Sleepless by Romy Hausmann

Thank you to Joe Christie from Quercus for giving me the opportunity to join the blog tour and sending me an advance readers copy. All views are my own

Rating: 5 out of 5.

What if your friend would ask you for your help? Would you say yes even though you are in over your head? How far are you willing to go for your friendship? Would you help them cover up a murder?

Back in January I had come across a little book titled ‘Dear Child’. The cover was the first thing that drew me towards the novel, having never heard of its author, Romy Hausmann. January was a month where I wanted desperately to go back to my roots, to spending hours upon hours discovering the German literature in high school, reading the small printed Reklam Ausgaben that had the colorful covers that looked more like collectibles. I had instantly made a connection with Hausmann and after finishing Dear Child I had to write a review about it. Back then little did I know that Quercus probably had already started to work on Hausmann’s debut – Marta Schläft – and mentioned even in my review that I hoped this would be translated.

Of course I didn’t have any patience and had a friend of mine in Berlin go and buy the German edition of the book. ( I think that book got lost in transit since it never reached me in the UK -.-” ) But then I found out that Quercus was going to publish Marta Schläft (trans. Sleepless) and it was happening sooner than I thought. And I made myself a promise, that if a blog tour would be organised, I had to be part of it.

Thankfully and thanks to Joe Christie who was kind enough to make my dream come true, I was allowed to take part in the amazing blog tour for this novel and now the time has come for me to share my thoughts on Sleepless.

With a strong publishing debut, Hausmann solidifies her status as the Queen of German suspense; proving her skills and abilities as a writer.

Meine Gütte did I enjoy Sleepless. Usually when it comes to debuts, I spot from the very first few pages that this is the first book someone has written. However with Sleepless, I never had that feeling; Hausmann brilliantly executing a complex narrative told from three points of view and on three different timelines.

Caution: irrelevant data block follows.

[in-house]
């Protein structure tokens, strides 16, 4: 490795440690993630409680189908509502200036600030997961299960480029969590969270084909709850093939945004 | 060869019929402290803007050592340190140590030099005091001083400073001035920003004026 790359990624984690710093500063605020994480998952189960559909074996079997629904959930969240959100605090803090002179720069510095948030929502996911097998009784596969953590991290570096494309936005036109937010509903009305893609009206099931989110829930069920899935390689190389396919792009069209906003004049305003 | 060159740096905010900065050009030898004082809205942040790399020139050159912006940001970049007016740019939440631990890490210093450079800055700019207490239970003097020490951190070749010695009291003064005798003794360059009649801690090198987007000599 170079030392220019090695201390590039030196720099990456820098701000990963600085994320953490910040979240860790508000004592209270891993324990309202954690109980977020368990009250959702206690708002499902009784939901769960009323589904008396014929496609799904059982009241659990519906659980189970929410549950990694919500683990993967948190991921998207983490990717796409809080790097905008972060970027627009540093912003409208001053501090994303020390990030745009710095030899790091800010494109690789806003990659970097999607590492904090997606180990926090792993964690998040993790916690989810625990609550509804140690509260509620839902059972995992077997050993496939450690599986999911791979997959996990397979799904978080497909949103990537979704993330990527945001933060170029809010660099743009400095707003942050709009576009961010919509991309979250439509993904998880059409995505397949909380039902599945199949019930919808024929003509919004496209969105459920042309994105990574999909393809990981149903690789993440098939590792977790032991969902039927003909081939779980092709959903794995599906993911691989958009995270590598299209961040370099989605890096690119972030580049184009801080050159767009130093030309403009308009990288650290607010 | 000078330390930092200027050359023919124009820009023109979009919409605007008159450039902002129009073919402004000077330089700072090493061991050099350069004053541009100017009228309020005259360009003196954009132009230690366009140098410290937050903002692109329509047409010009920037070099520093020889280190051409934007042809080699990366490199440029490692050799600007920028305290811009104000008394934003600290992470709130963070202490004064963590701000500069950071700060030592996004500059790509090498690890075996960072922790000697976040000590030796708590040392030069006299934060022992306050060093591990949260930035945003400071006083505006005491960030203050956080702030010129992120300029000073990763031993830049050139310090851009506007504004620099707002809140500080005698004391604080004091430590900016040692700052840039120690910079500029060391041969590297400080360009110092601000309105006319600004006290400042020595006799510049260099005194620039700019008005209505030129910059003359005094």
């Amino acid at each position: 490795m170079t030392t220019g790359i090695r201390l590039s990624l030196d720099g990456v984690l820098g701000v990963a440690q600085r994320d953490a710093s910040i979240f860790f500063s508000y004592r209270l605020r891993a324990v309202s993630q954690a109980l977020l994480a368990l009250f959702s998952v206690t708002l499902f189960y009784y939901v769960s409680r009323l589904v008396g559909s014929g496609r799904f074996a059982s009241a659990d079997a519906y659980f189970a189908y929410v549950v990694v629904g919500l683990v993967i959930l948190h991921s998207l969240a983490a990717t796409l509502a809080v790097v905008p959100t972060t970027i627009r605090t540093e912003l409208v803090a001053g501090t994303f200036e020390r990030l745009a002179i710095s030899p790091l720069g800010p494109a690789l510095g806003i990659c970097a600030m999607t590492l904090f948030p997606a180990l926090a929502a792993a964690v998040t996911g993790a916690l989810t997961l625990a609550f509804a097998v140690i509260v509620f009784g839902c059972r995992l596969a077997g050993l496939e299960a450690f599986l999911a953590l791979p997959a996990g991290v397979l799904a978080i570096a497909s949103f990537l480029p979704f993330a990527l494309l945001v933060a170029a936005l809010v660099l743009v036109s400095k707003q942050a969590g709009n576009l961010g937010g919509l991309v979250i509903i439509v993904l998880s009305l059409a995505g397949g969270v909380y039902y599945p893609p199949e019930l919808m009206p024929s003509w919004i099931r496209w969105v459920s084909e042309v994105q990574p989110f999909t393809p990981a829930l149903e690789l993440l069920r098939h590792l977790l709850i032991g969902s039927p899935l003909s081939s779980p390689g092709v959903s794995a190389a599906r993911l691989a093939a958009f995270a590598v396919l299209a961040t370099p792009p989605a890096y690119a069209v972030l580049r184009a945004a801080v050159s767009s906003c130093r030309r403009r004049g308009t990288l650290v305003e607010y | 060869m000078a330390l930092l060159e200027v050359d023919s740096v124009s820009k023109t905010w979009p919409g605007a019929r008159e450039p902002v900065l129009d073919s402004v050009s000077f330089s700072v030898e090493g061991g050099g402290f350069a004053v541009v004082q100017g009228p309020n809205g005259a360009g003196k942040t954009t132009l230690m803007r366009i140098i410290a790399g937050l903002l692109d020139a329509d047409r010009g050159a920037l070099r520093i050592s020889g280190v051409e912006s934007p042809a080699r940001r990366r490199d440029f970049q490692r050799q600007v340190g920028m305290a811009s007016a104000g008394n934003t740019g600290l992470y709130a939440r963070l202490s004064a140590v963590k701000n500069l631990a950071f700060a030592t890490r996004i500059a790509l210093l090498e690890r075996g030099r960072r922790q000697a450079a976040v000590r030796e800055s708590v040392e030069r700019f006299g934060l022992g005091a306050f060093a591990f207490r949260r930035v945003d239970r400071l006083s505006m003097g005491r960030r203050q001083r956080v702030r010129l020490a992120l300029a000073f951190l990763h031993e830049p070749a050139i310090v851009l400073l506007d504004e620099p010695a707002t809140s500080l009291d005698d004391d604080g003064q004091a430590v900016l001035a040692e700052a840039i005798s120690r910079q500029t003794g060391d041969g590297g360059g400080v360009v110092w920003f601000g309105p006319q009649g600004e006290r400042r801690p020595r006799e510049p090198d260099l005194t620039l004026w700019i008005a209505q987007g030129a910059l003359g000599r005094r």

The story follows the events in the life of Nadja who has been raised in Poland but now lives in Berlin. Her childhood wasn’t the best but she is now ready (or at least to a certain degree) ready to leave the past in the past and focus on her future. She is living a some-what normal life. Nadja has a job, and an apartament, however living is not as easy as it is for others. Battling with mental health issues and anxiety, Nadja finds it at times difficult to go on the subway, doesn’t like large groups of people and in the eyes of others her living conditions aren’t the best.

But to a certain degree Nadja is on the path of getting better. That’s until her friend one day appears at her work and tells her she needs her help. Nadja doesn’t hesitate to help her and why should she? Her therapist had told her she needs to make connections, and build friendships. But with what her so called friend needs help with isn’t opening a jar or help clean out the house of unnecessary things that she gathered without noticing. It’s with hiding a body.

The story from here on unravels in rapid successions. Multiple POVs contribute to fill in the picture about Nadja’s past and how she got to be who she is today. I’m not going to spoil the ending but all I’m going to let you know is that it is worth every moment.

The way Hausmann structured the novel I think is genius. We start somwhere in the middle of the story, without any context. We don’t know what’s happening only that things are happening. I found the moment to open the story perfect because it gave plenty of time and opportunity to give sufficient information to the reader whilst allowing for the current timeline to flow naturally. It also helped the overall ARC of the story to avoid any soggy middles by turning up the dial on the tension in the present moment and making the readers ask themselves how someone cold end in such a terrible position.